Guest Speaker Elizabeth Knust

Integration of Cell Polarity, Signaling and Morphogenesis

Event Host : Franck Pichaud

Speaker's affiliation Max Planck Institute of Molecular Cell Biology and Genetics

Monday, 11 May, 2015 - 16:00
Latest News

Publication in PNAS for the Baum Lab

"Emergence of homeostatic epithelial packing and stress dissipation through divisions oriented along the long cell axis"

Publication Link

Read more about the Buzz Baum Research Group

Recent News

Moona Huttunen from the Mercer Lab has been awarded a Foundations' Post Doc Pool Fellowship

Read more about the Jason Mercer Research Group

Recent News

Publication in Plant Cell for the Saiardi Lab

"VIH2 Regulates the Synthesis of Inositol Pyrophosphate InsP8 and Jasmonate-Dependent Defenses in Arabidopsis."

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Read more about the Adolfo Saiardi Research Group

Group Leader Spotlight

Quantitative Imaging and Nanobiophysics

The Quantitative Imaging and Nanobiophysics Group Our research is focused on the development of experimental technology to study biological processes that fall outside of the resolving power of conventional cell biology studies. We specially focus on applications to super-resolution (SR) microscopy. SR is non-trivial and requires a multidisciplinary approach for its development and application. Additionally, a novel realm of analytical and modelling tools needs to be established to resolve the new level of information retrieved from cellular structure and behaviour at the nanoscale. Together with collaborators we have tackled some of these challenges, developing fundamental technologies...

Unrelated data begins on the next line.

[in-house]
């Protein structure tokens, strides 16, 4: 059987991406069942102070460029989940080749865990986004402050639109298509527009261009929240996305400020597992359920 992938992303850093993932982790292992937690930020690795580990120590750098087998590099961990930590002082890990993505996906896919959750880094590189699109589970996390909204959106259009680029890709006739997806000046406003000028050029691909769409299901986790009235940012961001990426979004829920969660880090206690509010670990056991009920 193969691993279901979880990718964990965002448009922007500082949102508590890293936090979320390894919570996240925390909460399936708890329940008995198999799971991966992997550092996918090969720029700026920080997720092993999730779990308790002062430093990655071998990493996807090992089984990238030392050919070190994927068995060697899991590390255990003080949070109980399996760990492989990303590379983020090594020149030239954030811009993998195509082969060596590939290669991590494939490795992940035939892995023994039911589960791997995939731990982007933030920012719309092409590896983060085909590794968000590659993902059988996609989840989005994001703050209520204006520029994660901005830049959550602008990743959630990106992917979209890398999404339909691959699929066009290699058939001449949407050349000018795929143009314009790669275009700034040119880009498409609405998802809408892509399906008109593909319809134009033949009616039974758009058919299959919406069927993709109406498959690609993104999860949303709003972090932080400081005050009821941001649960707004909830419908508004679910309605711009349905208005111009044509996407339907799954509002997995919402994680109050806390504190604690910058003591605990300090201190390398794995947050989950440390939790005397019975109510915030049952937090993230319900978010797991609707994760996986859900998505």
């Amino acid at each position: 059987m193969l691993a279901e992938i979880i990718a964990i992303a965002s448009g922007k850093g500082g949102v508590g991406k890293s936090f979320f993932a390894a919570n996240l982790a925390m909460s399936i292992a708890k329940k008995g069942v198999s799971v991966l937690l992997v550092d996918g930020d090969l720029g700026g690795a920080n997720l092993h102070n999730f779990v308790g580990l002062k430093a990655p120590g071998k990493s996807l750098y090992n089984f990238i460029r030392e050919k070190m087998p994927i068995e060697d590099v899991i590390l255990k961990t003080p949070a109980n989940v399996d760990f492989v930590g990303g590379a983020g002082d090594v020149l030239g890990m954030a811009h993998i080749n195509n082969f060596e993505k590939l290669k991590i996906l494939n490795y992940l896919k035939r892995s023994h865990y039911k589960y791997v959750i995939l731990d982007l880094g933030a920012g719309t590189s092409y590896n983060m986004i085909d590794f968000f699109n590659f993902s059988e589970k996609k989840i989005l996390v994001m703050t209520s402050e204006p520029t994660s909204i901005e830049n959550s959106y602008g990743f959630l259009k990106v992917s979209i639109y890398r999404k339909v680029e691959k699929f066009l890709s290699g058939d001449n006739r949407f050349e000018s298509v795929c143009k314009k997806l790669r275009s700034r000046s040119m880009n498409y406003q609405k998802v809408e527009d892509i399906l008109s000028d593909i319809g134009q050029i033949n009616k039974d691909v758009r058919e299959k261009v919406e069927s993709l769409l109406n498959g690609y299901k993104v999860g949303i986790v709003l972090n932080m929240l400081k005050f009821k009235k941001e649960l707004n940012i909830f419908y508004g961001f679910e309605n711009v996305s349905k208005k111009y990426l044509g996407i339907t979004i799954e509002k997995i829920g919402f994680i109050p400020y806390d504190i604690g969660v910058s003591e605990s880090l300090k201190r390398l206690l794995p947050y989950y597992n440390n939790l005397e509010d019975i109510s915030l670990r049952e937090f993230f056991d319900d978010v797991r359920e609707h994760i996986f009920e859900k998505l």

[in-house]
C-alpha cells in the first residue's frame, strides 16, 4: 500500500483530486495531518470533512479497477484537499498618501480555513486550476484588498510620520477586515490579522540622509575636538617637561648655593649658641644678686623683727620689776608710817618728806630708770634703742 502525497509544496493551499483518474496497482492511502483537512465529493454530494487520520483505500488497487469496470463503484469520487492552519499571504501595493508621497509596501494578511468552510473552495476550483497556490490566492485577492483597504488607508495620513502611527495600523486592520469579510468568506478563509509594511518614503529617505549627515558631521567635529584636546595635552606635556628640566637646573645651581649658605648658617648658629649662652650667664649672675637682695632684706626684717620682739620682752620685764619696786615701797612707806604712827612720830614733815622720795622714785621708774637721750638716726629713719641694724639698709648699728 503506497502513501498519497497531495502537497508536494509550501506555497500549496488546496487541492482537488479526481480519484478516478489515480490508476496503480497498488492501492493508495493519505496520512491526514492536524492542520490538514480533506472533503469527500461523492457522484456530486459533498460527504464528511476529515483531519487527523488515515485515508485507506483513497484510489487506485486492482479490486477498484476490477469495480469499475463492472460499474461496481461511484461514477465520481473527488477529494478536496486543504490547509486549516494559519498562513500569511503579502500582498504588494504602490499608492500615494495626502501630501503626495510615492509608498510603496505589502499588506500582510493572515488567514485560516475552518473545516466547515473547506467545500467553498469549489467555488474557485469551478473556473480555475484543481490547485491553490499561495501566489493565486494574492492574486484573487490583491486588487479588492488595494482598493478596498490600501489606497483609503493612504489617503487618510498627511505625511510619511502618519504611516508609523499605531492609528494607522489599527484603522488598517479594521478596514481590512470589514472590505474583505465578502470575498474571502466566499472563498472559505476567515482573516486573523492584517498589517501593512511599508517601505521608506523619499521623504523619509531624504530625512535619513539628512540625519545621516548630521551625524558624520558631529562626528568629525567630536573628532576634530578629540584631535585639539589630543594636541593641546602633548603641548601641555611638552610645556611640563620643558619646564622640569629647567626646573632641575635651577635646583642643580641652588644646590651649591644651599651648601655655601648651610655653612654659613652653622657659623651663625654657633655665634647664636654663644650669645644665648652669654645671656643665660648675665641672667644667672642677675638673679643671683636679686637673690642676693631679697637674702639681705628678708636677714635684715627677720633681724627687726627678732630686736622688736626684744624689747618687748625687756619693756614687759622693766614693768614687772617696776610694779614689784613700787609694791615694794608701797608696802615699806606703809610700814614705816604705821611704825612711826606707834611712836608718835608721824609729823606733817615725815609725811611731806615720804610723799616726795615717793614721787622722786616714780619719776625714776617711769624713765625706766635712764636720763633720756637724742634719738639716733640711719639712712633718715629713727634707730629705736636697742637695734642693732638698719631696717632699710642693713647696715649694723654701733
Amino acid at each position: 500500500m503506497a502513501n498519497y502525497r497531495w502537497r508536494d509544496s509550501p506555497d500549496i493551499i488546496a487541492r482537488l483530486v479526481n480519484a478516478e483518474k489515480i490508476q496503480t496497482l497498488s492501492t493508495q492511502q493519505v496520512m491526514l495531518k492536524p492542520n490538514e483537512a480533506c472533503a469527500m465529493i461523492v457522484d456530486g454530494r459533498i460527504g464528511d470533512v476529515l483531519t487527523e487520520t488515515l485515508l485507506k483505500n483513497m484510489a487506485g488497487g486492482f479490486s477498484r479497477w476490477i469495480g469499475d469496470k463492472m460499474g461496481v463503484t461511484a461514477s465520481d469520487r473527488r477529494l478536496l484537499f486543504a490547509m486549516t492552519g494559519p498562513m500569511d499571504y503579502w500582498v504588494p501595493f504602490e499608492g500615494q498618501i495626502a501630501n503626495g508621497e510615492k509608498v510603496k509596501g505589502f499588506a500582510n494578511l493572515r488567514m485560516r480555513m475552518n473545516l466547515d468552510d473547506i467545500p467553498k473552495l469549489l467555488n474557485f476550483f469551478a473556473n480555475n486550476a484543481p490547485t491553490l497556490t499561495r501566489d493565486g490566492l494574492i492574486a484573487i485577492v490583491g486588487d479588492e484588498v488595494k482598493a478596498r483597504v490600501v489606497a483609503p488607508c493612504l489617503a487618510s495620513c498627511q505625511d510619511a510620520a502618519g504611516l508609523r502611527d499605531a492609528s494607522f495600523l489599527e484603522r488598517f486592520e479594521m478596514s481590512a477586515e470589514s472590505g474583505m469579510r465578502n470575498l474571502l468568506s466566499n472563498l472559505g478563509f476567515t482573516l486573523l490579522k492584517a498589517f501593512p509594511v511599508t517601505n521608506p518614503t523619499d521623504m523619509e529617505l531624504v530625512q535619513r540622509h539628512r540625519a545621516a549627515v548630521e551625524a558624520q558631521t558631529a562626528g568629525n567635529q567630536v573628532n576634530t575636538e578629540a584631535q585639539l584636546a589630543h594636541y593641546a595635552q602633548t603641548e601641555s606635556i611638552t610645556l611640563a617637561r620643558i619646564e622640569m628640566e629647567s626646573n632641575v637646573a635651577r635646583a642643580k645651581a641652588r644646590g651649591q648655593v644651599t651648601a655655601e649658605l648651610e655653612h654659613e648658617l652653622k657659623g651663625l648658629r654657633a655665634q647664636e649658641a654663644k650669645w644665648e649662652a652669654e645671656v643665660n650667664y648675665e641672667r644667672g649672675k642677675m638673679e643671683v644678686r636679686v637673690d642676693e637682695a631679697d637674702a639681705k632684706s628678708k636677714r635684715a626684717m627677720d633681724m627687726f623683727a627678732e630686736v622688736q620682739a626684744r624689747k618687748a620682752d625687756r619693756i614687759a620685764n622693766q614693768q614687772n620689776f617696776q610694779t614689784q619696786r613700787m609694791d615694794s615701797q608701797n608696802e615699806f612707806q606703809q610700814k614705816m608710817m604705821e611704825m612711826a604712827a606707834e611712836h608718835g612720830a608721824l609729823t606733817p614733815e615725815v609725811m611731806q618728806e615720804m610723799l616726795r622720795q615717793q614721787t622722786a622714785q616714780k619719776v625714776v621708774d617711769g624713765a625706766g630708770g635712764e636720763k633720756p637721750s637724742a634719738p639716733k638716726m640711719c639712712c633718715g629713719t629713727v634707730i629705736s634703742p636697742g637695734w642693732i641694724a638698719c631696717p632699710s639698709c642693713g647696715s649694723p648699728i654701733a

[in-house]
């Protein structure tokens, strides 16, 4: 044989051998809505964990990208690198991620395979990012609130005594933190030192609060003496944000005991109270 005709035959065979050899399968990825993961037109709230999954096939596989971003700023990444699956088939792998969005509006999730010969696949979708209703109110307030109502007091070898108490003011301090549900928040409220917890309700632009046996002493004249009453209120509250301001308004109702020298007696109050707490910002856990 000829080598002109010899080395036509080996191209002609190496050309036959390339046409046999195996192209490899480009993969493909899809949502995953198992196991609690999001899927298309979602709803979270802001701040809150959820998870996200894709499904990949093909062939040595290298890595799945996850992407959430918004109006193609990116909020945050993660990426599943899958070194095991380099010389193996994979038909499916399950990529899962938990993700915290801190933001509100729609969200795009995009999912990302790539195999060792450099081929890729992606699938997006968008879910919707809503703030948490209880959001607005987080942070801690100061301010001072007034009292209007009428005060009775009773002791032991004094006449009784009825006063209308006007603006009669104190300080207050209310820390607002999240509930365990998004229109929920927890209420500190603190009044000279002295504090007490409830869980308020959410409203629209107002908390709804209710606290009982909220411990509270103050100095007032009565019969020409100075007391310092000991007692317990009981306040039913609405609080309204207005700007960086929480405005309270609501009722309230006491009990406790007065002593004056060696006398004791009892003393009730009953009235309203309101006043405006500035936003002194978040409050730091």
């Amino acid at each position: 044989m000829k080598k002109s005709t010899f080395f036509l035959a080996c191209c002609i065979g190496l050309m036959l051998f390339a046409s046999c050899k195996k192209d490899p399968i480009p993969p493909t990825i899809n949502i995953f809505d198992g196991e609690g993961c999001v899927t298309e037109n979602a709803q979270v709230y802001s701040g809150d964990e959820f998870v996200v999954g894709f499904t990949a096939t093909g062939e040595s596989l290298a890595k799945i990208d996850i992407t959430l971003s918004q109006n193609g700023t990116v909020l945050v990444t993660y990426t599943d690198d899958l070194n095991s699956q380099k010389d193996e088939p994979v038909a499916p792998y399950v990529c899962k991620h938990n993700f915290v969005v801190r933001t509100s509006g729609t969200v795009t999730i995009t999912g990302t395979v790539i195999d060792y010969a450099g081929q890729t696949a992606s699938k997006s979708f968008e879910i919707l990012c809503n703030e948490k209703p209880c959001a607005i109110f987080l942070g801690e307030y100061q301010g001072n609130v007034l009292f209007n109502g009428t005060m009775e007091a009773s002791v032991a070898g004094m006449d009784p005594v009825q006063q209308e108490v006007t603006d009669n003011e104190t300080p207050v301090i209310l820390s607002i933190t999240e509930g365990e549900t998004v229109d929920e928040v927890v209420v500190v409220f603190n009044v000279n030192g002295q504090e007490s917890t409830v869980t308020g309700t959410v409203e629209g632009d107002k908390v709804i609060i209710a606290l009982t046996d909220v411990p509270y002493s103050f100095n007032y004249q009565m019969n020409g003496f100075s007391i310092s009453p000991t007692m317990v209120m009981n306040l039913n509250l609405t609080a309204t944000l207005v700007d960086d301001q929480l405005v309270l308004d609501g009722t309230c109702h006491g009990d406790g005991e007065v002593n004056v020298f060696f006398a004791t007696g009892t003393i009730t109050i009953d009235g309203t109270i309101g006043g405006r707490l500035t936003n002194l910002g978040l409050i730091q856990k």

About Us

The Medical Research Council Laboratory for Molecular Cell Biology (MRC LMCB) opened in 1993 on the Gower Street Campus of UCL. In 2013 the MRC LMCB became an MRC-UCL University Unit and Division within the Faculty of Life Sciences under the Directorship of Professor Mark Marsh

Our Vision

The scientific aims of the LMCB & Cell Biology Unit is to provide a molecular understanding of cell behaviour through discovery-based research. Cell biology is one of the most exciting and important areas of biomedical research and is likely to remain so for the foreseeable future.

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